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Evidence Suggests That This is What Really Led to the Extinction of Animals in the Ice Age

Archaeologists have found new evidence that an extraterrestrial body crashed to Earth almost 13,000 years ago that caused the extinction of many large animals.

IANS

Updated:October 27, 2019, 10:15 AM IST
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Evidence Suggests That This is What Really Led to the Extinction of Animals in the Ice Age
Archaeologists have found new evidence that an extraterrestrial body crashed to Earth almost 13,000 years ago that caused the extinction of many large animals.

Archaeologists have found new evidence that an extraterrestrial body crashed to Earth almost 13,000 years ago that caused the extinction of many large animals and a probable population decline in early humans.

The Younger Dryas Impact Hypothesis, controversial from the time it was presented in 2007, proposes that an asteroid or comet hit the Earth about 12,800 years ago causing a period of extreme cooling that contributed to extinctions of more than 35 species of megafauna including giant sloths, sabre-tooth cats, mastodons and mammoths.

It also coincides with a serious decline in early human populations such as the Clovis culture and is believed to have caused massive wildfires that could have blocked sunlight, causing an "impact winter" near the end of the Pleistocene Epoch.

In a new study published in the journal Scientific Reports, University of South Carolina archaeologist Christopher Moore and 16 colleagues present further evidence of a cosmic impact based on research done at White Pond near Elgin, South Carolina.

The study builds on similar findings of platinum spikes -- an element associated with cosmic objects like asteroids or comets -- in North America, Europe, western Asia and recently in Chile and South Africa.

"There have been numerous papers that have come out in the past couple of years with similar data from other sites that almost universally support the notion that there was an extraterrestrial impact or comet airburst that caused the Younger Dryas climate event," said Moore.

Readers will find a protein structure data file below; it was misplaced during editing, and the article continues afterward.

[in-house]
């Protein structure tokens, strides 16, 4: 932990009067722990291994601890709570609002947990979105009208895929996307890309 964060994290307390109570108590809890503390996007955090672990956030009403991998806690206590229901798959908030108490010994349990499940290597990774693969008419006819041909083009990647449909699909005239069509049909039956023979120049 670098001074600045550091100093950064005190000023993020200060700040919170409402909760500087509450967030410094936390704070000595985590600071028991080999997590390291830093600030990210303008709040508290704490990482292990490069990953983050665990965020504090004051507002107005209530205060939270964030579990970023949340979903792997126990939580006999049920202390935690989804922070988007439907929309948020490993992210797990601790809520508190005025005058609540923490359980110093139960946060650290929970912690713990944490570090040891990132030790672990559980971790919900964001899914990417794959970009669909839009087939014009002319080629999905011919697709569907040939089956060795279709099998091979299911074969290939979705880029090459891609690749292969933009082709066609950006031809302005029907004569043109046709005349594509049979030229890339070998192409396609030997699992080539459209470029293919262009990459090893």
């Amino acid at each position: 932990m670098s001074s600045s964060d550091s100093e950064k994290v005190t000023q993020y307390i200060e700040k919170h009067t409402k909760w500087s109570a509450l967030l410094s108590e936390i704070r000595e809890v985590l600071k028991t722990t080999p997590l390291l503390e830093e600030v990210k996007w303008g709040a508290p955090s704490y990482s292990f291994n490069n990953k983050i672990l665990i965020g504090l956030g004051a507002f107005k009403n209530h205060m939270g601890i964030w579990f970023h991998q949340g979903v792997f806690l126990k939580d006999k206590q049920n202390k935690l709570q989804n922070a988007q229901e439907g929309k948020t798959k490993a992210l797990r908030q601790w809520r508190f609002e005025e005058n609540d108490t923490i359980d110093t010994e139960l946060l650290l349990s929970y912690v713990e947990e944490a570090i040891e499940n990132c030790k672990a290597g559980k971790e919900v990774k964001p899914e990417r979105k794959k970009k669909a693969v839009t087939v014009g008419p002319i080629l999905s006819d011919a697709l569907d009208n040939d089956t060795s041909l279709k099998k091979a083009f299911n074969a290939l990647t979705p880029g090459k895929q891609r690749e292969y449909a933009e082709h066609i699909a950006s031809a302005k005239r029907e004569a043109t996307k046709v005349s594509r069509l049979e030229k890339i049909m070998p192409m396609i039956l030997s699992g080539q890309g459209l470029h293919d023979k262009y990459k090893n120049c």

"First, we thought it was a North American event, and then there was evidence in Europe and elsewhere that it was a Northern Hemisphere event. And now with the research in Chile and South Africa, it looks like it was probably a global event," he added.

In addition, a team of researchers found unusually high concentrations of platinum and iridium in outwash sediments from a recently discovered crater in Greenland that could have been the impact point.

Although the crater hasn't been precisely dated yet, Moore said the possibility is good that it could be the "smoking gun" that scientists have been looking for to confirm a cosmic event.

Additionally, data from South America and elsewhere suggests the event may have actually included multiple impacts and airbursts over the entire globe.

While the brief return to ice-age conditions during the Younger Dryas period has been well-documented, the reasons for it and the decline of human populations and animals have remained unclear. The impact hypothesis was proposed as a possible trigger for these abrupt climate changes that lasted about 1,400 years.

The conventional view has been that the failure of glacial ice dams allowed a massive release of freshwater into the north Atlantic, affecting oceanic circulation and causing the Earth to plunge into a cold climate.

The Younger Dryas hypothesis simply claims that the cosmic impact was the trigger for the meltwater pulse into the oceans.

"We speculate that the impact contributed to the extinction, but it wasn't the only cause. Over hunting by humans almost certainly contributed, too, as did climate change," Moore noted.

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